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Why the unsustainable production of Palm Oil isn't an option anymore.

#cosmeticclays #skincare #natural #cleanse #orangutanconservation #palmoilfree #rebalance #face #beauty

When we hear bad press about Palm Oil, we think of the Orangutans who are rapidly becoming homeless and at risk of extinction. But is it motivating you to rethink what is in your food and cosmetic products?

In Indonesia and Borneo, the single biggest threat to the Orangutan population is habitat loss. It is estimated that in the past 20 years over 50,000 orangutans have died and are on the brink of extinction. This is due to the expansion of the palm oil industry and, as a result, forests and conservation areas that have been cleared for palm oil production doubled between 2000-2010. In Indonesia between 2000-2010, an area of 498,000 ha of rainforest was cleared for the industry which is equivalent to 55 rugby fields per hour!

The palm oil industry is booming. 80% is made up of food products such as vegetable oil, ice cream, chocolate, chips, baked goods and even fruit juice. The cosmetic industry use it in most soaps, shampoos, toothpastes, moisturisers, laundry powders and detergents.

Sustainable production is at a mere 14% and only half of that is sold to manufacturers. At the beginning of 2014, some of the bigger Australian manufacturers moved to Mass Balance which is a combination of unsustainably sourced Palm Oil and certified sustainable.

The benefits of Palm Oil are many. These include:

- anti-ageing properties found in Vitamin E

-removes oil and dirt from the skin

- conditions the skin, keeping it nice and supple

- it is odourless and colourless which makes it an easy and versatile additive.

- it's edible and the most common form of vegetable oil

Of course like everything there are alternatives such as cosmetic grade clays and essential oils which give the same benefits, they just may not all be found in one particular ingredient.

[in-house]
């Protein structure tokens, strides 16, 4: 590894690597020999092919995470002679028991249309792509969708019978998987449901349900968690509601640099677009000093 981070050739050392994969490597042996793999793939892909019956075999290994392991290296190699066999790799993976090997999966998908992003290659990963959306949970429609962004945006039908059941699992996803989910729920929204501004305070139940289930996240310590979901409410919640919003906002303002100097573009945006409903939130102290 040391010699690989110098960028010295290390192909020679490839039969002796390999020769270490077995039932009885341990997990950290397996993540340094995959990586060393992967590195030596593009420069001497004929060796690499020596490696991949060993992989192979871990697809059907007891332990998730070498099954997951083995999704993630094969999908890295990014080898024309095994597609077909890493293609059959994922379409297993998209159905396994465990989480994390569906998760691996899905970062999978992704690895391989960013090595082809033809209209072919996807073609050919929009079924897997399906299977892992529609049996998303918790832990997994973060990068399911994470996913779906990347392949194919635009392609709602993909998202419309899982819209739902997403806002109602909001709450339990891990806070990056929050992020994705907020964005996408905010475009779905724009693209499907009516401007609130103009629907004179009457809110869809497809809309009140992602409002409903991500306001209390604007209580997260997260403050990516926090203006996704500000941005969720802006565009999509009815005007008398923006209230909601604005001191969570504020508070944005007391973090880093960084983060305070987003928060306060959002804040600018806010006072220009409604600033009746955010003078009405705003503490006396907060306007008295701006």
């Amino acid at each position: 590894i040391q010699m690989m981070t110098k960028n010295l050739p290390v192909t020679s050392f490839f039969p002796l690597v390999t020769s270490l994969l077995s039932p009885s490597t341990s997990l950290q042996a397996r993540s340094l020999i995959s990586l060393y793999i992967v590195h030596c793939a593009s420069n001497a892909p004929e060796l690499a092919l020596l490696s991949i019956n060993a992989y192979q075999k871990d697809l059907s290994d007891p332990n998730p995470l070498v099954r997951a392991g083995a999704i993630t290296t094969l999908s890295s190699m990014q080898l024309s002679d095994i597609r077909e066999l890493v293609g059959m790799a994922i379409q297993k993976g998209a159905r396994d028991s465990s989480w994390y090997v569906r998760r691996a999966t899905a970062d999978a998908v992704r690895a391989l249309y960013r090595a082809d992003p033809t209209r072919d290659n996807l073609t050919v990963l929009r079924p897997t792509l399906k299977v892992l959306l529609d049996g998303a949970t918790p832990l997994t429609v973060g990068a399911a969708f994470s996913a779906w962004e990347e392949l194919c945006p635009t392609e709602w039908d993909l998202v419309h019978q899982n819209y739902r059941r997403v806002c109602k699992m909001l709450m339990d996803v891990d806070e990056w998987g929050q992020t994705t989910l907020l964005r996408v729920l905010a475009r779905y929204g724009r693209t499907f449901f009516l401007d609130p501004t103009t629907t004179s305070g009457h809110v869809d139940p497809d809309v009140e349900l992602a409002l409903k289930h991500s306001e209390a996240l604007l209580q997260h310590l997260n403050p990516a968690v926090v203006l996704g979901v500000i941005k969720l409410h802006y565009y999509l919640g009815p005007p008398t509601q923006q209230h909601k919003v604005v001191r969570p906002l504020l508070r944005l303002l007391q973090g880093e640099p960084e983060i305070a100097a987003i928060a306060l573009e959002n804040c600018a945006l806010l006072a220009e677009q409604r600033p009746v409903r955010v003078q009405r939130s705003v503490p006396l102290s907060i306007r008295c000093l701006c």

CSPO or Certified Sustainable Palm Oil is produced according to a set of environmental and social criteria, so no new areas can be cleared for Palm Oil production. This certification process is currently the most acceptable solution available. Until Australian consumers start to put pressure on the market to shift to sustainable production, the industry will continue to threaten the Orangutan population.

According to, researchers at the University of Bath  have developed an oily yeast which mimics palm oils most sought after properties. Unlike plants which need to be grown under specific conditions in a large area of land, the yeast can grow by being fed any form of organic feedstock!

So how can we as the consumer send a message to manufacturers that we will no longer tolerate unsustainable Palm Oil production? Only purchase products with the CSPO logo or choose Palm Oil-free products. Borneo Orangutan Survival Australia also have adoption programs which people can sponsor an orphaned Orangutan and their dedicated "nannies" teach them everything they need to know before releasing them into the wild. The organization also accepts donations.

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